Directional microphones increase the adverse effects of wind noise. Directional microphones delay the output from the rear microphone and subtract it from the output of the front microphone. The more correlated or in phase the sound is at the two microphones, the more effective the cancelation. Low frequencies have longer wavelengths which cause them to be more in phase at the two microphones, which causes their level to drop significantly. To compensate for this low-frequency roll-off, directional microphones often have an equalization filter that boosts the low frequencies. Because wind causes random (uncorrelated) pressure fluctuations at each microphone, the outputs from the two microphones add instead of subtract. Furthermore, the assumed low-frequency roll-off is absent, so the equalization filter makes the low-frequency wind noise even more intense.
Korhonen discusses several low-tech solutions to combat wind noise, including auto-switching to an omnidirectional microphone mode in at least the low frequencies or adaptively reducing the gain in the low-frequency channels. In addition, the hearing aid can add, instead of subtract, the output of the two microphones, which will increase the SNR of the correlated far-field sounds relative to the uncorrelated environmental and wind noise sources. It also is standard practice to use a cover, shield, or foam on or around the microphone diaphragm to laminate the airflow or reduce its velocity. Finally, positioning the hearing aid microphones in the canal, including the M&RIE receiver discussed by Jespersen et al, or in the folds of the pinna provide natural relief from wind noise.
Korhonen also discusses several high-tech solutions to combat wind noise. One technique involves binaural streaming of the low-frequency part of the microphone output from the hearing aid on the side of the head that is less exposed to the effects of wind noise to the hearing aid on the opposite side. According to Korhonen, algorithms trained using machine learning may show promise but have yet to demonstrate significant benefits. The wind noise attenuation algorithm discussed by Korhonen employs an adaptive filter similar to those used for conventional single-channel noise reduction (e.g., a Wiener filter). Instead of viewing the directional microphones as a hindrance, the approach exploits the signals at the two microphones to reduce the wind noise level. In basic terms, the algorithm uses an adaptive filter to model the differences between the outputs from the two microphones, thereby separating the correlated and uncorrelated parts of the signal. The SNR can be increased because the correlated part corresponds to the environmental signal, including speech, and the uncorrelated part corresponds to the wind noise.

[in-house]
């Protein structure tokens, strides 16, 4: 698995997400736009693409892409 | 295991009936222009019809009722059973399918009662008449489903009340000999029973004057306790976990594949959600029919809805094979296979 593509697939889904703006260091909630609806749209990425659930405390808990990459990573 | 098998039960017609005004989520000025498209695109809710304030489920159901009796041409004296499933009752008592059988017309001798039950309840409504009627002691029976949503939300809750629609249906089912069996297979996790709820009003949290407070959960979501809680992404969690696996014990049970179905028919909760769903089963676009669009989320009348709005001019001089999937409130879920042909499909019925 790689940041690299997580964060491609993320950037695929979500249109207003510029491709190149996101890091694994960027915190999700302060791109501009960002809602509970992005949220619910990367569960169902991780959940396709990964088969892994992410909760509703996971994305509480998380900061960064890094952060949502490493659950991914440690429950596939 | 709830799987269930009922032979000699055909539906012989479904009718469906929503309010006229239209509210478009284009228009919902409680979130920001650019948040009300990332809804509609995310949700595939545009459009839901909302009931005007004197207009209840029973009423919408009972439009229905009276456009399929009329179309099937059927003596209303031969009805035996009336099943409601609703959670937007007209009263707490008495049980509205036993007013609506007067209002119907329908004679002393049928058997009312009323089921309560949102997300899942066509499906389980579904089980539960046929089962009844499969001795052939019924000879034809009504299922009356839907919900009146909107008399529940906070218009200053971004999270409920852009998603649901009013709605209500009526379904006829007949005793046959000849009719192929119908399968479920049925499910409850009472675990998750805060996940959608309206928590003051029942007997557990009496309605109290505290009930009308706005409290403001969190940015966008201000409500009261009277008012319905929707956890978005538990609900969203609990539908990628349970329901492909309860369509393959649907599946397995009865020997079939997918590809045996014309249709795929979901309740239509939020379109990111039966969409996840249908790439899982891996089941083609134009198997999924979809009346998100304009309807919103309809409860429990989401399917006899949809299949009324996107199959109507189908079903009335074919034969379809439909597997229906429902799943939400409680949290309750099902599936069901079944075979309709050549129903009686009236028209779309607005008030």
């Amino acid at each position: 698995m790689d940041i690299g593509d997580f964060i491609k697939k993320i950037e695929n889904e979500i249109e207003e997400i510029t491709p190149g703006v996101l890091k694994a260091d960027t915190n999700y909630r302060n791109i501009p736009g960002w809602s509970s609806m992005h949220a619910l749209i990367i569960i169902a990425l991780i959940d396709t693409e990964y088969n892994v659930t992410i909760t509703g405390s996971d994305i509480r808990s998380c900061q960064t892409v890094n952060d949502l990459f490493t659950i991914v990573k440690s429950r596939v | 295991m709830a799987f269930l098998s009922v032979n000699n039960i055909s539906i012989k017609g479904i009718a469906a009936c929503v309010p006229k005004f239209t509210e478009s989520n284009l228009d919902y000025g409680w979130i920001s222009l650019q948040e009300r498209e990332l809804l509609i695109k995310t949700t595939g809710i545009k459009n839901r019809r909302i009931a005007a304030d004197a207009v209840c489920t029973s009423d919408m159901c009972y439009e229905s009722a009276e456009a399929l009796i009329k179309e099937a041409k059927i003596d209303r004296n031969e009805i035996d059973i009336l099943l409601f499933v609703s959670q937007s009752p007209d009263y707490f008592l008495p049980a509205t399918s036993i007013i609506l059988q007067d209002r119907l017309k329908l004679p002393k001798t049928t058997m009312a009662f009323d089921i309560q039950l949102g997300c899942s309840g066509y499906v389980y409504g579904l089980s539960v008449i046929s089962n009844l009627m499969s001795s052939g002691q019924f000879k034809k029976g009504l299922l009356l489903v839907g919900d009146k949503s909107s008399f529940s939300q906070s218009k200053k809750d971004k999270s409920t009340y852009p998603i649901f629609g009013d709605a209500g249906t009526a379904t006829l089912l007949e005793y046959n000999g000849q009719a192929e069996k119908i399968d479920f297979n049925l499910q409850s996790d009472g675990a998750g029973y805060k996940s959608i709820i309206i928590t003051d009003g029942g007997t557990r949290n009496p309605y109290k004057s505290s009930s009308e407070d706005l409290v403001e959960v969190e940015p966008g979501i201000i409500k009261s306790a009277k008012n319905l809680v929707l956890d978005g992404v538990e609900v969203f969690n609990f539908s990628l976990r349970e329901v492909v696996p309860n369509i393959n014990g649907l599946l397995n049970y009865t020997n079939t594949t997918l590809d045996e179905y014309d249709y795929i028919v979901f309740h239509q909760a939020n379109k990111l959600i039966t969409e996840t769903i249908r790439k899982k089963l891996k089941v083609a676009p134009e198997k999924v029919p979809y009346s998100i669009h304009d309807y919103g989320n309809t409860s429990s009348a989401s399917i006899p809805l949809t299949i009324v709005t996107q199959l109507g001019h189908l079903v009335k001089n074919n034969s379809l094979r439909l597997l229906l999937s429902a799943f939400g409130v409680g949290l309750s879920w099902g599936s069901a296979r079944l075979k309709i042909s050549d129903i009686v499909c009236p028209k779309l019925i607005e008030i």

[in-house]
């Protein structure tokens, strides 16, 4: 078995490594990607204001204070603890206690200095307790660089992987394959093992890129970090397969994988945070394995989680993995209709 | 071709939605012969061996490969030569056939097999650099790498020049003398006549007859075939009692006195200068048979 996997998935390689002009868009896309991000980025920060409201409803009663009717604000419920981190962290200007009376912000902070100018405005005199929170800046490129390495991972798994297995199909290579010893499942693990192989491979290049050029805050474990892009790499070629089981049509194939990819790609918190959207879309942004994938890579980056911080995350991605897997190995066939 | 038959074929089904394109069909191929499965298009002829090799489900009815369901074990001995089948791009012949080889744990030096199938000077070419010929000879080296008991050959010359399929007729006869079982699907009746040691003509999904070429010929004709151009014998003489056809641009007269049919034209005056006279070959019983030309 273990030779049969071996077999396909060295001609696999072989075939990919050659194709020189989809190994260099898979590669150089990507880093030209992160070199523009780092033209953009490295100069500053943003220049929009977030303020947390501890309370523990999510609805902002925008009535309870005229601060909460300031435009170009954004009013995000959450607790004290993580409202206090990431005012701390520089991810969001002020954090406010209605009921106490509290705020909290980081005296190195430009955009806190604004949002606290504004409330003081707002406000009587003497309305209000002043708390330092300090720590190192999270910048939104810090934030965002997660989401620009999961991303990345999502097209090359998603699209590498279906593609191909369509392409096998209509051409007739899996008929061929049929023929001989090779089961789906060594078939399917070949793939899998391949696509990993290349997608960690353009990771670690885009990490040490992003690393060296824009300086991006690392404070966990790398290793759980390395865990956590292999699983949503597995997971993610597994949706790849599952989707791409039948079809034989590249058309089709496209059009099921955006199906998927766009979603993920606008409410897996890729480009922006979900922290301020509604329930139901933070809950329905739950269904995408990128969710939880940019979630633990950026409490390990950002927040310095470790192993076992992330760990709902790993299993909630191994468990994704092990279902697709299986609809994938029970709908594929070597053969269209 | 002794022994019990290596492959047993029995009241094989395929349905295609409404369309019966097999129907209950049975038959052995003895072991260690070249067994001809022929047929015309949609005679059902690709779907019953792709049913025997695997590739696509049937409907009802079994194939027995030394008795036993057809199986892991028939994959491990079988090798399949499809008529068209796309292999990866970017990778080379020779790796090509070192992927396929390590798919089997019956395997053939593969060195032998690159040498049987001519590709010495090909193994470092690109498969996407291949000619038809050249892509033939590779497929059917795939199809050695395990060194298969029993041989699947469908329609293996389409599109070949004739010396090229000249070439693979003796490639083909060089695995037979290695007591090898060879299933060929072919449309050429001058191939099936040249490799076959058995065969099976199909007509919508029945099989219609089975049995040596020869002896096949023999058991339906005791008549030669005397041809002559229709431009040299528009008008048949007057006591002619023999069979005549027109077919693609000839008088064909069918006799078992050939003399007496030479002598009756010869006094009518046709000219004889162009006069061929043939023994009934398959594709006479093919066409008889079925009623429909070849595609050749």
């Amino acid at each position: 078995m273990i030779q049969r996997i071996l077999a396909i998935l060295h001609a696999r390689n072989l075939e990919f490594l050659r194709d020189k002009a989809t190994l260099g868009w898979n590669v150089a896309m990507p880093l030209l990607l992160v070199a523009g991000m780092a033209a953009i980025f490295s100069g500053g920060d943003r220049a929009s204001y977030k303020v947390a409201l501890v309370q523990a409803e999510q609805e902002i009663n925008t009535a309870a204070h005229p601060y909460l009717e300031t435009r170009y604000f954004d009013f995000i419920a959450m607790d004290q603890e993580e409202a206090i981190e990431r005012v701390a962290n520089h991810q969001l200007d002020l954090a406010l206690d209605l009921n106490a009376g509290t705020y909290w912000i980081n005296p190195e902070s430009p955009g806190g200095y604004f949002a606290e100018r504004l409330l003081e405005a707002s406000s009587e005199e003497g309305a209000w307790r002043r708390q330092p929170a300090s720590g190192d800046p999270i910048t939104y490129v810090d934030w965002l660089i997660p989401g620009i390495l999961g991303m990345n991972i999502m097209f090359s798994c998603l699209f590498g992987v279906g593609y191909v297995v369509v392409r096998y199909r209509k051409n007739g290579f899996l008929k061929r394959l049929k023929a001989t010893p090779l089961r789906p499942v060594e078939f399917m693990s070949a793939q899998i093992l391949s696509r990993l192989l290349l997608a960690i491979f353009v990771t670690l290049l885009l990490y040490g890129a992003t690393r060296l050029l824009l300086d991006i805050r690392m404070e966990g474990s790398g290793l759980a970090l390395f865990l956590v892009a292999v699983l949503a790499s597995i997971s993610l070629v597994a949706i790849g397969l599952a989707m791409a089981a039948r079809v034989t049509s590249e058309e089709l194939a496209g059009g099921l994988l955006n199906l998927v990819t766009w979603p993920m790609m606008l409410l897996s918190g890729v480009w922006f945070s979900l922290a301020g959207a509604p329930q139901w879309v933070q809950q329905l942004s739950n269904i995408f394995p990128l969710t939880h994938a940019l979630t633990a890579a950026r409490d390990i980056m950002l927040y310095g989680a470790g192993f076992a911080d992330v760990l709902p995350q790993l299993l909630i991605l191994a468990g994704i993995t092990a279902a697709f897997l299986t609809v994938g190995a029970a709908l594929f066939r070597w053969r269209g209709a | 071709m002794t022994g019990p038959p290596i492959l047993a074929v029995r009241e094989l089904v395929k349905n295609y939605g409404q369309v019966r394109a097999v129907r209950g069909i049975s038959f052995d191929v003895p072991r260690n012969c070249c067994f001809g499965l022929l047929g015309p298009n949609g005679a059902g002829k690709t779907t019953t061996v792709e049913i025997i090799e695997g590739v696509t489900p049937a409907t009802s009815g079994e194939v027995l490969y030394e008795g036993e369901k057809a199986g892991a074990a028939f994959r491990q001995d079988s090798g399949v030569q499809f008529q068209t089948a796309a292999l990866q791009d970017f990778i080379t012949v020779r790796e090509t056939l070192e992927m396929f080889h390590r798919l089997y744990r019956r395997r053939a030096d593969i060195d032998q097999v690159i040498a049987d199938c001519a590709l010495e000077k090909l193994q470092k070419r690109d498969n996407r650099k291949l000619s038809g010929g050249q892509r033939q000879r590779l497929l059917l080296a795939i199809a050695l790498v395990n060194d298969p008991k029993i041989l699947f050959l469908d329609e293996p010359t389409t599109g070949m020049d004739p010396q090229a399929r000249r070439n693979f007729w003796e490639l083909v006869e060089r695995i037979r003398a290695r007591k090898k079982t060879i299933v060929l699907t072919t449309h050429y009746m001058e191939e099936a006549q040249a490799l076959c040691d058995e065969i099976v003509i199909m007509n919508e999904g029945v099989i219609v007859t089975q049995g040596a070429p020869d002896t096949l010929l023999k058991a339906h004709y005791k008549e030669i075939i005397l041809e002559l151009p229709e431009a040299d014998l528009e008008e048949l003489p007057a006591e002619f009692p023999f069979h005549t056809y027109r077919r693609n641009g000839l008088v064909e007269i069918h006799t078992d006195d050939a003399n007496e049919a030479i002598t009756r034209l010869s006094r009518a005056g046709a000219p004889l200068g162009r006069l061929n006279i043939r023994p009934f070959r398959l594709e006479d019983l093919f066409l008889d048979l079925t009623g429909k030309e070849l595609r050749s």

The remaining article in this overall summary combines elements of directionality, noise reduction, and AI. However, as indicated by Asger Andersen and colleagues, directionality (what they refer to as “beamforming”) can be considered one component of noise reduction, especially when used in conjunction with “postfiltering” techniques that many think about when they refer to “noise reduction.” Conventional single-channel noise reduction techniques provide users with listening comfort in noise, but they cannot improve speech intelligibility. In fact, they are often prevented from being too aggressive so that speech intelligibility is not adversely affected.
Andersen et al describe a technique for improving speech intelligibility in noise that integrates directionality with postfiltering. First, adaptive directionality is applied to the output of a filterbank to optimally attenuate the different frequency components of noise that arrive from a different direction as the speech. Then, postfiltering with an adaptive filter (e.g., a Wiener filter) is used to attenuate noise sources arriving from directions near the speech source. To know which frequencies to attenuate at which times, Wiener filters use the statistical properties of speech and noise to estimate the short-term SNR in each frequency band. By integrating directionality with postfiltering, the directional system can be exploited to derive a more accurate estimate of SNR. This is possible because one directional pattern can be presented to the user while the hearing aid simultaneously evaluates other directional patterns for use by other algorithms. The increased accuracy of the SNR estimates provided by the integrated system can increase speech intelligibility, unlike conventional single-channel noise reduction techniques.